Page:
HONG KONG/SINGAPORE (Reuters) – Gaming giant Tencent Holdings Ltd said on Tuesday it would develop a regional hub for Southeast Asia in Singapore, opening a new office and becoming the latest Chinese tech firm to invest in the city-state.
The new hub comes on the heels of a planned expansion by TikTok owner ByteDance and investment by Alibaba Group Holding Ltd as firms look to deepen their exposure to fast-growing Southeast Asia – home to about 650 million people.
Singapore has also gained fresh appeal as a base for Chinese corporate operations, benefiting from the political tensions that have rocked rival hub Hong Kong and growing distrust of China in the United States and other parts of the world.
Tencent will develop a full-scale comprehensive hub in Singapore that will house its international game publishing business, said a source with knowledge of the matter, who was not authorised to speak to media and declined to be identified.
Tencent did not disclose further details of the office.
The plans highlight Tencent’s international ambitions despite setbacks in India where some of its apps have been banned and in the United States which has flagged an imminent ban on US transactions relating to its WeChat messaging app.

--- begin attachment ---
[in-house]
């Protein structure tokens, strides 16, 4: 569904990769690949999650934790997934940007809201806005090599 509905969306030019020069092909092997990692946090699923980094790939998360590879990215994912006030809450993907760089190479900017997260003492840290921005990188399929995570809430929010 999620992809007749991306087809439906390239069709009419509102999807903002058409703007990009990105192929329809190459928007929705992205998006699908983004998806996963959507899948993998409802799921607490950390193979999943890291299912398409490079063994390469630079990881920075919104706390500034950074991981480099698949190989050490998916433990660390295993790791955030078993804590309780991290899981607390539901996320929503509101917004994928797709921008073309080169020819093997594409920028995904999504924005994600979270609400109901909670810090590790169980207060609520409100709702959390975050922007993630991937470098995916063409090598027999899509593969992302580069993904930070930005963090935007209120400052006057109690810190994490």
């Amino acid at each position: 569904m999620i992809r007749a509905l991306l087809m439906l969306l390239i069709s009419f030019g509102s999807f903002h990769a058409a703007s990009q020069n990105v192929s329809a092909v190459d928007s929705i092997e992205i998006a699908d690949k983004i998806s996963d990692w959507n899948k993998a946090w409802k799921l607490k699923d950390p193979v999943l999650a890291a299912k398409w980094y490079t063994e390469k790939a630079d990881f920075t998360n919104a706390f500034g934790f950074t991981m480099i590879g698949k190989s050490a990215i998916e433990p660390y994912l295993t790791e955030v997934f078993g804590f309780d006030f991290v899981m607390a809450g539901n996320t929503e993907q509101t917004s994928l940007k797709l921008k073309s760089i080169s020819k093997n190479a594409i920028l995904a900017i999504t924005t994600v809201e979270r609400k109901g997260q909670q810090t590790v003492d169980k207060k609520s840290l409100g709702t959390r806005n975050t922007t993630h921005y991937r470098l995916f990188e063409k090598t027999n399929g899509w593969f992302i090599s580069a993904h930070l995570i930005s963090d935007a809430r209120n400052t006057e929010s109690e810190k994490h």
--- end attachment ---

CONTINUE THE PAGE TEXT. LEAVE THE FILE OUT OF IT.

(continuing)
“We view Tencent’s decision as a necessary step to extend its enterprise service offering (Tencent’s cloud computing business) to this new market,” said Alex Liu, an analyst with China Renaissance.
He also noted Tencent had several minority investments in Southeast Asia such as its stake in Singapore online gaming and e-commerce firm Sea Ltd, and has been making deeper forays into the region’s gaming market.
Offering lucrative grants and incentives, Singapore has been ramping up its efforts to lure tech firms and investors in recent years. Ethnic Chinese also make up a majority of Singapore’s population and Mandarin is widely spoken, making it one of the most popular locations for Chinese firms looking to expand overseas.
ByteDance, whose short-form video app TikTok has also been deemed a national security risk by the Trump administration, plans to invest billions of dollars and recruit hundreds of employees in Singapore after opting to base its Southeast Asia regional headquarters there, according to a source.
Alibaba, which owns Singapore-based e-commerce firm Lazada, this year bought a 50% stake in a Singapore office tower. It is in talks to invest $3 billion in Grab Holdings Inc, Southeast Asia’s biggest ride-hailing firm and Singapore’s most-prized tech firm, Bloomberg news agency has reported.
In addition to the Chinese investments, America’s Zoom Video Communications has recently opened a new data centre in Singapore.
(Reporting by Pei Li in Hong Kong and Aradhana Aravindan in Singapore; Additional reporting by John Geddie; Editing by Kenneth Maxwell and Edwina Gibbs)